Tuesday, October 6, 2009

Textile Tuesdays : #2 Embroidery

I guess there are two kinds of people - those that don't really know what embroidery is, and those that could read about it, talk about it and do it all day long. In other words, if you really know about embroidery, you will love it! The history is fascinating. The technique and range of applications is amazing. The artistry is, in my opinion, at least on a par with great painting and sculpture. I can't go on all day, even though I would like to, so I will try to point out a few highlights to spark your interest.
If you ever get to London, go to the Victoria and Albert Museum. (Click on the link and explore!) They have a collection of textiles that is nirvana to me. In the ancient relics section, you can see embroidery from more than a thousand years ago. In the fashion galleries and in the textile rooms, you can see its development right up to the present. People have been using needle and thread to embellish surfaces and to tell stories throughout history and across the world. The Bayeux Tapestry is one of the most famous embroideries that was made to record history. One amazing thing about these old embroideries is that they were all done with natural dyes and the colors are still vivid in most cases. One of my favorite embroidery celebrities is Mary Queen of Scots. She stitched for years while she was imprisoned in the tower.

Embroidery can be done using silk, cotton, wool, linen, really any thread. When it is done with wool, it is called Crewel. The stitches are worked on fabric, or canvas mesh (known as needlepoint). Historically, it was done by hand, but now people sometimes use machines and there are even computerized machines that stitch a pattern automatically. There are thousands of different stitches that create various textures and patterns. The technique can be as simple as a straight stitch or as complex as the sheaf stitch. My favorite technique book is Mary Thomas's Dictionary of Embroidery Stitches. I also love the old books from the 70's by Erika Wilson.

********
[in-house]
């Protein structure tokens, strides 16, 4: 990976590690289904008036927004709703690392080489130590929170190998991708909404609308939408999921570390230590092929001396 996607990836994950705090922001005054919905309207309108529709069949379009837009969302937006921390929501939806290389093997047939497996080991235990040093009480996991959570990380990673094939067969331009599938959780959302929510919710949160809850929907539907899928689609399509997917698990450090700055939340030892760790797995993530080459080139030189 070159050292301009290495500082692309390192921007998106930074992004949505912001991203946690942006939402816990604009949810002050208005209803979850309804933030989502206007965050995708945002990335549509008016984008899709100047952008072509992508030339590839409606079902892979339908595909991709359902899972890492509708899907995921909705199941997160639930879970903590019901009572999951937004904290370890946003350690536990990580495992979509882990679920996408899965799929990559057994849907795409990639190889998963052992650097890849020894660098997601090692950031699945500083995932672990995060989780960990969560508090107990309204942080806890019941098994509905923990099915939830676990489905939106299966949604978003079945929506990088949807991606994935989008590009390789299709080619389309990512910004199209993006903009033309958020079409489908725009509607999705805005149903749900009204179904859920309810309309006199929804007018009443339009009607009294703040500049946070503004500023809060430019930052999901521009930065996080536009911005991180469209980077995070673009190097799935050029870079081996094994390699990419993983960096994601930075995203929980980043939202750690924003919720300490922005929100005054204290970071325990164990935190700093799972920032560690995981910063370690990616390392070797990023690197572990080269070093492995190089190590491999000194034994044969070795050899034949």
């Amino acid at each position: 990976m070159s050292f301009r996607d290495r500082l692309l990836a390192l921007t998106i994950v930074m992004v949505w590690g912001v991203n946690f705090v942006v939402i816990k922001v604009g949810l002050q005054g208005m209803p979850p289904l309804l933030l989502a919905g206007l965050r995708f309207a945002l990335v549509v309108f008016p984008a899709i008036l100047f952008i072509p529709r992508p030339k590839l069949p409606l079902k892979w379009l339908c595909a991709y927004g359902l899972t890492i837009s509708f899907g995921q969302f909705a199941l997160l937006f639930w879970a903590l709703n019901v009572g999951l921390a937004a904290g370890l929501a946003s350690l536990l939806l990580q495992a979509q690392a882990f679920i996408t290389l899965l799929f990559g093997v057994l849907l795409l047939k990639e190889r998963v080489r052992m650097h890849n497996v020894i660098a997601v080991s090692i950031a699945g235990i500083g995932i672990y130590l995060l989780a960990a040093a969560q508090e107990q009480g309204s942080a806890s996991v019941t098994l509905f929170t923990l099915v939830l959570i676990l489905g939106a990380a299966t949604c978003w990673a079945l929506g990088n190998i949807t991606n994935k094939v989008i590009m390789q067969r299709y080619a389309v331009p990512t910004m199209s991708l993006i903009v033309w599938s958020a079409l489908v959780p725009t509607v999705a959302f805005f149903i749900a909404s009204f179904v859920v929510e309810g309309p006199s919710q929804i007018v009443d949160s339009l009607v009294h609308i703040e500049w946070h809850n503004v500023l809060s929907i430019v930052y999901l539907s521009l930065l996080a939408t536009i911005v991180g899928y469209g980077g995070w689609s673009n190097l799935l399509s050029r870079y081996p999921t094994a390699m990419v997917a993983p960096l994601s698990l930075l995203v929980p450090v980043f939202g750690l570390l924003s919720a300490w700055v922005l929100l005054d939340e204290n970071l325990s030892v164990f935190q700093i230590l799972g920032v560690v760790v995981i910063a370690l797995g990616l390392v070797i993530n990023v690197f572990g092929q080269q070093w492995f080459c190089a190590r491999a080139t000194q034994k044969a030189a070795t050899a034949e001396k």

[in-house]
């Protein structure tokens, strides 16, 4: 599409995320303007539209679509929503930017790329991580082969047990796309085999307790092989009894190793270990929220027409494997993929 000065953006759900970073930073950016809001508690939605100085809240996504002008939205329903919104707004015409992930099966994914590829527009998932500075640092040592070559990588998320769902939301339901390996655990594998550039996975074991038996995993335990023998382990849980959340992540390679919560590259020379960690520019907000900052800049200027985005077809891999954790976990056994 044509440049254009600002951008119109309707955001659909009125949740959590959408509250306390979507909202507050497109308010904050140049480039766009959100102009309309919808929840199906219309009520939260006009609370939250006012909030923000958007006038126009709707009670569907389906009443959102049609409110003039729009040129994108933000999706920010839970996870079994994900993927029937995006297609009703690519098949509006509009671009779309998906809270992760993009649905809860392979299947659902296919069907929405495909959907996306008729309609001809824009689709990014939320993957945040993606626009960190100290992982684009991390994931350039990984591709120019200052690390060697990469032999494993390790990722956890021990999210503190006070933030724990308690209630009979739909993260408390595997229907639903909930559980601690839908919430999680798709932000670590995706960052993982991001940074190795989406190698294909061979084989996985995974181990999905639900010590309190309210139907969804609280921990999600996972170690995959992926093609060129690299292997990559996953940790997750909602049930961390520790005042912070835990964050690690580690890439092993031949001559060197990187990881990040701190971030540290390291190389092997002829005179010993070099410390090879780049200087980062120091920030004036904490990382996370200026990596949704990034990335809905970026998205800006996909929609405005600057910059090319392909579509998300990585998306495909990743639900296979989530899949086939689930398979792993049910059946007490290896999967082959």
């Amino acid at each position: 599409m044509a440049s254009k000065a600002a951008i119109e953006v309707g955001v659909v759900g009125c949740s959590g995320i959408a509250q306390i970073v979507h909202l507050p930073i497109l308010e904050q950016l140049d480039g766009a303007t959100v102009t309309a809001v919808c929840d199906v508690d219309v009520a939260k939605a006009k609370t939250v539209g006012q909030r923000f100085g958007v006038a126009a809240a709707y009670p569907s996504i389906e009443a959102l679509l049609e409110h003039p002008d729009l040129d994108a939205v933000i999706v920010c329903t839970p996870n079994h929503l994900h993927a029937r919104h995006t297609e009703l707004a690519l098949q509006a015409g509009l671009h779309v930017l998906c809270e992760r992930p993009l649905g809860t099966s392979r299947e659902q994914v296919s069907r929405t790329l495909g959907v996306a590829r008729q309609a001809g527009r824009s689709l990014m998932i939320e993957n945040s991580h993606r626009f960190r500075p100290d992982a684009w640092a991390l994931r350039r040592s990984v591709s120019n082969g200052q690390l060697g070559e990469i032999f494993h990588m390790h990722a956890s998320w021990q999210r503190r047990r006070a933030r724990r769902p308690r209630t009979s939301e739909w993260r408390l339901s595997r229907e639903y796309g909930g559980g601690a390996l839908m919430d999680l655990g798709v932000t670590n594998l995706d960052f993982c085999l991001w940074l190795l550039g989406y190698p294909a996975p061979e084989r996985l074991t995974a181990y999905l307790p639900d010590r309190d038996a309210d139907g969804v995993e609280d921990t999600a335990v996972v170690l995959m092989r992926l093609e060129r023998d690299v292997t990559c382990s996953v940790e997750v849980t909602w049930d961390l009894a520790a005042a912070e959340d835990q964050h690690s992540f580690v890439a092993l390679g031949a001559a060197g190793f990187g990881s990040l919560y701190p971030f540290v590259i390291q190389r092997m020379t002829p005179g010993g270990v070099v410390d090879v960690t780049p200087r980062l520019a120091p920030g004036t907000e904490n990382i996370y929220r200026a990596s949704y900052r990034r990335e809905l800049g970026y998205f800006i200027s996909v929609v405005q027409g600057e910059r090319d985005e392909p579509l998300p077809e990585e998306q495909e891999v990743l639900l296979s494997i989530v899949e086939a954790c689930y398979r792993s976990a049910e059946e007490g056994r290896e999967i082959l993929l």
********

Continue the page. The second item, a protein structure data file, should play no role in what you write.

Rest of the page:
Another goddess of embroidery is Constance Howard. The first time I heard about her was in an article I came across at a fiber arts convention in London. There was a photo of this elderly woman and her hair was long, twisted up in a beehive, and dyed bright turquoise. I was instantly smitten. She made art with thread and passed on her passion for embroidery as the head of the Textiles department at Goldsmith's College in London. Try to find some of her books or just do a google search to read more about her amazing contributions to this field.

Whether you are making old-fashioned roses on a cushion, daisies on your jean jacket, or pictures and scenes to be framed, there is room for all types of personal expression in embroidery. Personally, I cannot communicate an image in my head with a pencil or paint brush. But, when I start cutting with scissors, or stitching with thread, it comes out just as I imagined. Luckily, I decided that textiles and fiber arts were a viable path of creative expression for me. Also, it is nice that the popularity of these art forms is on the rise and there are currently many creative people producing new and fabulous stitching wonders. One of my favorites on ETSY is Mary's Granddaughter. The picture at the top is of her work. Check her out! and check out embroidery!

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